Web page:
That due process includes the following steps, as outlined by the Miami Herald:
•Zimmerman faces a charge of second-degree murder with a firearm, a first-degree felony punishable by a minimum of 25 years in prison and up to life behind bars.
•Within 15 days, prosecutors must start providing Zimmerman’s defense attorney with “discovery,” the first witness statements, police reports, and photos that will be used as evidence against Zimmerman. Most of the evidence will be released to the public and media, although the substance of any of his confessions can be withheld before trial.
•Once all the evidence has been provided to Zimmerman’s defense team, his lawyer can file a motion for immunity under Florida’s Stand Your Ground self-defense law. A judge must hold an evidentiary hearing and decide by a “preponderance of the evidence” whether Zimmerman was acting in self-defense.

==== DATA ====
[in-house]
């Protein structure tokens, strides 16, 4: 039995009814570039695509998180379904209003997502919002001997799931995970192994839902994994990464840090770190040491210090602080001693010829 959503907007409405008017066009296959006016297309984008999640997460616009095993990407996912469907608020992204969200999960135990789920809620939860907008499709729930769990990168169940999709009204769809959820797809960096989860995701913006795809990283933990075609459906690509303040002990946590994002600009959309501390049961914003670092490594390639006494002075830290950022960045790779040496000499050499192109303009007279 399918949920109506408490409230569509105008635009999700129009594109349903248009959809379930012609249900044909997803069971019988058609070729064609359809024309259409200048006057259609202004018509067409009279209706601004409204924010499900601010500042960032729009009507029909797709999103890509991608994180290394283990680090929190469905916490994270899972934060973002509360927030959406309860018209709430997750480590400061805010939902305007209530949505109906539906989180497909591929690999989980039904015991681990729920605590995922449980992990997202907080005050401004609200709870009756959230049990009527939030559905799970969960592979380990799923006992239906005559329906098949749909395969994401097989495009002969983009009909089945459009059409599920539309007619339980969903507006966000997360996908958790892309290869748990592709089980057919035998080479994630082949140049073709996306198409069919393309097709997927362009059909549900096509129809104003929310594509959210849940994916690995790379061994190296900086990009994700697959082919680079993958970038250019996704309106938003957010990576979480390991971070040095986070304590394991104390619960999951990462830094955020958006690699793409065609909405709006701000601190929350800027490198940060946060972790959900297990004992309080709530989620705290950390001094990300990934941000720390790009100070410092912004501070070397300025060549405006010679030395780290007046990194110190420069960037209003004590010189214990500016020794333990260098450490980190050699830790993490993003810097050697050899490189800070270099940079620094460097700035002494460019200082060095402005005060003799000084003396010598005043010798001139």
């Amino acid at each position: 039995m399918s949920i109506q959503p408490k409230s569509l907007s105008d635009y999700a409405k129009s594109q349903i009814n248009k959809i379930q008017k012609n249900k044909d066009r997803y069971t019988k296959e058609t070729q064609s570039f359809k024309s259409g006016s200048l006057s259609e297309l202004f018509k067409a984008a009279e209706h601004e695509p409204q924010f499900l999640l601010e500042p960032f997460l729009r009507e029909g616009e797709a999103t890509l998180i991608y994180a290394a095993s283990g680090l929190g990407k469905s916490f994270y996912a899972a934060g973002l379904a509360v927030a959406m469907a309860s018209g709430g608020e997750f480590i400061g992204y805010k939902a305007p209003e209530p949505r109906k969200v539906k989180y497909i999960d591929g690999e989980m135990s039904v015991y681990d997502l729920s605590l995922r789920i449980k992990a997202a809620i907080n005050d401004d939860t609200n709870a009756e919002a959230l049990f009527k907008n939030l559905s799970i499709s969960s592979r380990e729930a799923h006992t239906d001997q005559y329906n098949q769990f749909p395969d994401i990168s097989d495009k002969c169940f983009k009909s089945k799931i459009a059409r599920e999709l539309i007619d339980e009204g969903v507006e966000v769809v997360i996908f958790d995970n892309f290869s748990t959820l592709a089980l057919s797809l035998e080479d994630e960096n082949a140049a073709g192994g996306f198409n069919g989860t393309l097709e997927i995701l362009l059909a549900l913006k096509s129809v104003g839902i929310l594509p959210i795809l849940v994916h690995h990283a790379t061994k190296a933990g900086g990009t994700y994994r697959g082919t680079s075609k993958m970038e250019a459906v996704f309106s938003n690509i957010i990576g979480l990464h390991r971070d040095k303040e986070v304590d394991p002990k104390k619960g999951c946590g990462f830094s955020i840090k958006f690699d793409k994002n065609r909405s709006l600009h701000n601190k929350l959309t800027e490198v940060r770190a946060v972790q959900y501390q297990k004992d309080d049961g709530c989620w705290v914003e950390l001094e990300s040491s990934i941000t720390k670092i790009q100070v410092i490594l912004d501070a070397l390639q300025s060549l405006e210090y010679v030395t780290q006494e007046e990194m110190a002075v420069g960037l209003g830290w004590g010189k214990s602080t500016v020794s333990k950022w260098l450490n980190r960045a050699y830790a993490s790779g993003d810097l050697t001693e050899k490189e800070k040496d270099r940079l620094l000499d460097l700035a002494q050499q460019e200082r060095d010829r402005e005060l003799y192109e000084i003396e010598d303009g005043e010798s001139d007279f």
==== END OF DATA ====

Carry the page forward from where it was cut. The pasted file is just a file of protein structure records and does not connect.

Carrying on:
•If a judge denies his motion for immunity, a date will be set for a trial in front of a jury. Zimmerman’s defense attorney could also ask for a “change of venue,” meaning Zimmerman could be tried in a different county in Florida if a judge deems pretrial publicity has been so overwhelming that it is impossible for the defendant to get a fair trial close to home.
Many legal experts had expected the prosecutor to opt for the lesser charge of manslaughter, which usually carries 15 years behind bars and covers reckless or negligent killings, rather than second-degree murder, which involves a killing that results from a "depraved" disregard for human life, the Associated Press reported.
The most severe homicide charge, first-degree murder, is subject to the death penalty in Florida and requires premeditation – something that all sides agreed was not present in this case.
"I predicted manslaughter, so I'm a little surprised," Michael Seigel, a former federal prosecutor who now teaches law at the University of Florida, told the AP. "But she has more facts than I do."